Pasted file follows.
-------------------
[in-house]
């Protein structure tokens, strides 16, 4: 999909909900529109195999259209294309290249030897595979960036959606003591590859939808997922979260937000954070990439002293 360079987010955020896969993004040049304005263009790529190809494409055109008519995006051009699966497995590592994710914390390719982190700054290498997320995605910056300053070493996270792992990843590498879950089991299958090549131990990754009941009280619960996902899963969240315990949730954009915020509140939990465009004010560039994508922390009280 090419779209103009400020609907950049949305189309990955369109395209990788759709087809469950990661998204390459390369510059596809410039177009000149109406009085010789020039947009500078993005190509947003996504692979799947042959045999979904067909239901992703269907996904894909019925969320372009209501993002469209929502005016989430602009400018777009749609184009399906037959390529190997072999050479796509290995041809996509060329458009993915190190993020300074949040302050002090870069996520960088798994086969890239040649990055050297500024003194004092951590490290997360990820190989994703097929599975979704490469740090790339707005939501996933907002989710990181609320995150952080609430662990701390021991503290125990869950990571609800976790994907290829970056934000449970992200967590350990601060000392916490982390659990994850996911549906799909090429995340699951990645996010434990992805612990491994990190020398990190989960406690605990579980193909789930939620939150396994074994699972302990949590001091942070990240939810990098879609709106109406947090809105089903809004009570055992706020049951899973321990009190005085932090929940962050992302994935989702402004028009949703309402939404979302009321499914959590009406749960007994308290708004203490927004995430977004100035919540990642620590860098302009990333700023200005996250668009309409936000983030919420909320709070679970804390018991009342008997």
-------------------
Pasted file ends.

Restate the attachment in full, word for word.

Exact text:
[in-house]
């Protein structure tokens, strides 16, 4: 999909909900529109195999259209294309290249030897595979960036959606003591590859939808997922979260937000954070990439002293 360079987010955020896969993004040049304005263009790529190809494409055109008519995006051009699966497995590592994710914390390719982190700054290498997320995605910056300053070493996270792992990843590498879950089991299958090549131990990754009941009280619960996902899963969240315990949730954009915020509140939990465009004010560039994508922390009280 090419779209103009400020609907950049949305189309990955369109395209990788759709087809469950990661998204390459390369510059596809410039177009000149109406009085010789020039947009500078993005190509947003996504692979799947042959045999979904067909239901992703269907996904894909019925969320372009209501993002469209929502005016989430602009400018777009749609184009399906037959390529190997072999050479796509290995041809996509060329458009993915190190993020300074949040302050002090870069996520960088798994086969890239040649990055050297500024003194004092951590490290997360990820190989994703097929599975979704490469740090790339707005939501996933907002989710990181609320995150952080609430662990701390021991503290125990869950990571609800976790994907290829970056934000449970992200967590350990601060000392916490982390659990994850996911549906799909090429995340699951990645996010434990992805612990491994990190020398990190989960406690605990579980193909789930939620939150396994074994699972302990949590001091942070990240939810990098879609709106109406947090809105089903809004009570055992706020049951899973321990009190005085932090929940962050992302994935989702402004028009949703309402939404979302009321499914959590009406749960007994308290708004203490927004995430977004100035919540990642620590860098302009990333700023200005996250668009309409936000983030919420909320709070679970804390018991009342008997």